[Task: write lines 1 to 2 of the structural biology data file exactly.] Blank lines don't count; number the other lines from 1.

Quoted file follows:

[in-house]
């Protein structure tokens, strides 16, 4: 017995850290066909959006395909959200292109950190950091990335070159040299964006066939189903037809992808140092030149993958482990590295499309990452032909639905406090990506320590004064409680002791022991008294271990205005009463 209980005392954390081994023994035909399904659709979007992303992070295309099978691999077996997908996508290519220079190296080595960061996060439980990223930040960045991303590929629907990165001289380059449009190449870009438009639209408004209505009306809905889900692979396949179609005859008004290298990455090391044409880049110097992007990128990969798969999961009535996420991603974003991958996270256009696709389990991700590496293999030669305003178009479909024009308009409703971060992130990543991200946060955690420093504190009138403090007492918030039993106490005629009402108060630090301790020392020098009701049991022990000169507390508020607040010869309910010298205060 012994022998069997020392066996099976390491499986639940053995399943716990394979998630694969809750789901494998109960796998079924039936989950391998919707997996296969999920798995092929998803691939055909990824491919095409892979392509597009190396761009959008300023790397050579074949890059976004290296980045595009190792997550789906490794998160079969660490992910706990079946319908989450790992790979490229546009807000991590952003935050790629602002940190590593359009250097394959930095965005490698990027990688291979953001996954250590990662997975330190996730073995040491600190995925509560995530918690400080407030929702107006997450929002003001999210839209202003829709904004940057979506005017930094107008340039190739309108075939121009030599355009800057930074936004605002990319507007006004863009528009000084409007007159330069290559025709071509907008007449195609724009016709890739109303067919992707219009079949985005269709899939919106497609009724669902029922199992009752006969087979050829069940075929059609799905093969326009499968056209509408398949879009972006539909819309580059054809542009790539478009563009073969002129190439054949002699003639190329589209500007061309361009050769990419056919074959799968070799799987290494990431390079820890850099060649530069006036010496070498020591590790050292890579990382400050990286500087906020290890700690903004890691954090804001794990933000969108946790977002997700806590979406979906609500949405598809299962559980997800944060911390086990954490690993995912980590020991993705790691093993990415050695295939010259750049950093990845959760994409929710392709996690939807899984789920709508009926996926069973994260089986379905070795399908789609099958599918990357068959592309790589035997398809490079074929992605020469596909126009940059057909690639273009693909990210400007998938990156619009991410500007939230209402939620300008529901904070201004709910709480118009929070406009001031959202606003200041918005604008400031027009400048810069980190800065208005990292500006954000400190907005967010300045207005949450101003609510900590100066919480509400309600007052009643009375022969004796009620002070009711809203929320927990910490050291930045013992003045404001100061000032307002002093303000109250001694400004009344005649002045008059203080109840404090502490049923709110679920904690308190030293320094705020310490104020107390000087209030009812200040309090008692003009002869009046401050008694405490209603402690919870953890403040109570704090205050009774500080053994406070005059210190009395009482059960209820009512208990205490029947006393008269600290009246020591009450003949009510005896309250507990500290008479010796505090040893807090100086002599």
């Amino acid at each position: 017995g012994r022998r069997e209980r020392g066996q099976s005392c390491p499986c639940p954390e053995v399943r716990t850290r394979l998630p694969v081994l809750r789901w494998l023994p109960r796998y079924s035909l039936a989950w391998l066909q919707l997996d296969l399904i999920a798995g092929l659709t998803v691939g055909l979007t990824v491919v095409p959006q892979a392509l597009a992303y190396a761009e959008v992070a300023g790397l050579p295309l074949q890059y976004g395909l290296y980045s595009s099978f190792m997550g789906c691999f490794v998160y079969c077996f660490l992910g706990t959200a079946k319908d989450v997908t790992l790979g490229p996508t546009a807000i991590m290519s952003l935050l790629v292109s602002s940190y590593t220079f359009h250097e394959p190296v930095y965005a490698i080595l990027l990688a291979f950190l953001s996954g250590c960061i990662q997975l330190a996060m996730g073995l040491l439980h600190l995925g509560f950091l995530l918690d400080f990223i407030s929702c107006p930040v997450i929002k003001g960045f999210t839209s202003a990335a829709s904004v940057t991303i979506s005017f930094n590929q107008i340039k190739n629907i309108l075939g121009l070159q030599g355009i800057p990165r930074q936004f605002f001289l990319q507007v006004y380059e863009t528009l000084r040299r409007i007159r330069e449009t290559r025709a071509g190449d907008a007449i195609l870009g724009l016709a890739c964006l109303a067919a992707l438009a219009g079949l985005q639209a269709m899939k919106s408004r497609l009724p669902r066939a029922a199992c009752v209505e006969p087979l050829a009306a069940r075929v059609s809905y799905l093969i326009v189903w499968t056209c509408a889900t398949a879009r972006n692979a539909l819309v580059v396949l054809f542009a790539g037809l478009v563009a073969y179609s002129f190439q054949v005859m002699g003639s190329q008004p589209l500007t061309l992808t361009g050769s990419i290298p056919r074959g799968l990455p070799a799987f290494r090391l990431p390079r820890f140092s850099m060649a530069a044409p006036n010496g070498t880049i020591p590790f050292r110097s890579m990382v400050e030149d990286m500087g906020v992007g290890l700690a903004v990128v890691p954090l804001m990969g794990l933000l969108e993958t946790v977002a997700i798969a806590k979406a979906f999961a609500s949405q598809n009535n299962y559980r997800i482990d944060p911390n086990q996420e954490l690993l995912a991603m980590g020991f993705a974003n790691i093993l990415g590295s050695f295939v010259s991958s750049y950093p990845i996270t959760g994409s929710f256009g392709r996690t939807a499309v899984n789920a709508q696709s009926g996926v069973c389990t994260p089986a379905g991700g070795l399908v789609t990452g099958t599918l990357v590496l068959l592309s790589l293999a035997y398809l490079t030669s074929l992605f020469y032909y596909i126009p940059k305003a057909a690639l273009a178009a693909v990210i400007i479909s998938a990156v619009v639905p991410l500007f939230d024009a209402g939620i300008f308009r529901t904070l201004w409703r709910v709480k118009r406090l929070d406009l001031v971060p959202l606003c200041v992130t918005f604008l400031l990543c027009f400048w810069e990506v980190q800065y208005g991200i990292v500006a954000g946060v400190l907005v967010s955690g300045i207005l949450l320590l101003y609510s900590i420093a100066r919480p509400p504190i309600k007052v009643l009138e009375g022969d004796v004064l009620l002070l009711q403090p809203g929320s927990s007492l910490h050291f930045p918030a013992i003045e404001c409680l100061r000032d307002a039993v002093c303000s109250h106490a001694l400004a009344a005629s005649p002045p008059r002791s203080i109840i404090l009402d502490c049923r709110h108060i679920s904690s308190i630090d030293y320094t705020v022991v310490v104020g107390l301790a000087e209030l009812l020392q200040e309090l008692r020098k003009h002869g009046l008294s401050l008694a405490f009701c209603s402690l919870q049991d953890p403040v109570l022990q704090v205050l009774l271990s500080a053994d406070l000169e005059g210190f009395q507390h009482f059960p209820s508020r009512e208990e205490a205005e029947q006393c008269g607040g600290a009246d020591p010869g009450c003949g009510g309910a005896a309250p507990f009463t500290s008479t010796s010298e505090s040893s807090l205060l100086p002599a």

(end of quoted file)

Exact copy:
[in-house]
């Protein structure tokens, strides 16, 4: 017995850290066909959006395909959200292109950190950091990335070159040299964006066939189903037809992808140092030149993958482990590295499309990452032909639905406090990506320590004064409680002791022991008294271990205005009463 209980005392954390081994023994035909399904659709979007992303992070295309099978691999077996997908996508290519220079190296080595960061996060439980990223930040960045991303590929629907990165001289380059449009190449870009438009639209408004209505009306809905889900692979396949179609005859008004290298990455090391044409880049110097992007990128990969798969999961009535996420991603974003991958996270256009696709389990991700590496293999030669305003178009479909024009308009409703971060992130990543991200946060955690420093504190009138403090007492918030039993106490005629009402108060630090301790020392020098009701049991022990000169507390508020607040010869309910010298205060 012994022998069997020392066996099976390491499986639940053995399943716990394979998630694969809750789901494998109960796998079924039936989950391998919707997996296969999920798995092929998803691939055909990824491919095409892979392509597009190396761009959008300023790397050579074949890059976004290296980045595009190792997550789906490794998160079969660490992910706990079946319908989450790992790979490229546009807000991590952003935050790629602002940190590593359009250097394959930095965005490698990027990688291979953001996954250590990662997975330190996730073995040491600190995925509560995530918690400080407030929702107006997450929002003001999210839209202003829709904004940057979506005017930094107008340039190739309108075939121009030599355009800057930074936004605002990319507007006004863009528009000084409007007159330069290559025709071509907008007449195609724009016709890739109303067919992707219009079949985005269709899939919106497609009724669902029922199992009752006969087979050829069940075929059609799905093969326009499968056209509408398949879009972006539909819309580059054809542009790539478009563009073969002129190439054949002699003639190329589209500007061309361009050769990419056919074959799968070799799987290494990431390079820890850099060649530069006036010496070498020591590790050292890579990382400050990286500087906020290890700690903004890691954090804001794990933000969108946790977002997700806590979406979906609500949405598809299962559980997800944060911390086990954490690993995912980590020991993705790691093993990415050695295939010259750049950093990845959760994409929710392709996690939807899984789920709508009926996926069973994260089986379905070795399908789609099958599918990357068959592309790589035997398809490079074929992605020469596909126009940059057909690639273009693909990210400007998938990156619009991410500007939230209402939620300008529901904070201004709910709480118009929070406009001031959202606003200041918005604008400031027009400048810069980190800065208005990292500006954000400190907005967010300045207005949450101003609510900590100066919480509400309600007052009643009375022969004796009620002070009711809203929320927990910490050291930045013992003045404001100061000032307002002093303000109250001694400004009344005649002045008059203080109840404090502490049923709110679920904690308190030293320094705020310490104020107390000087209030009812200040309090008692003009002869009046401050008694405490209603402690919870953890403040109570704090205050009774500080053994406070005059210190009395009482059960209820009512208990205490029947006393008269600290009246020591009450003949009510005896309250507990500290008479010796505090040893807090100086002599």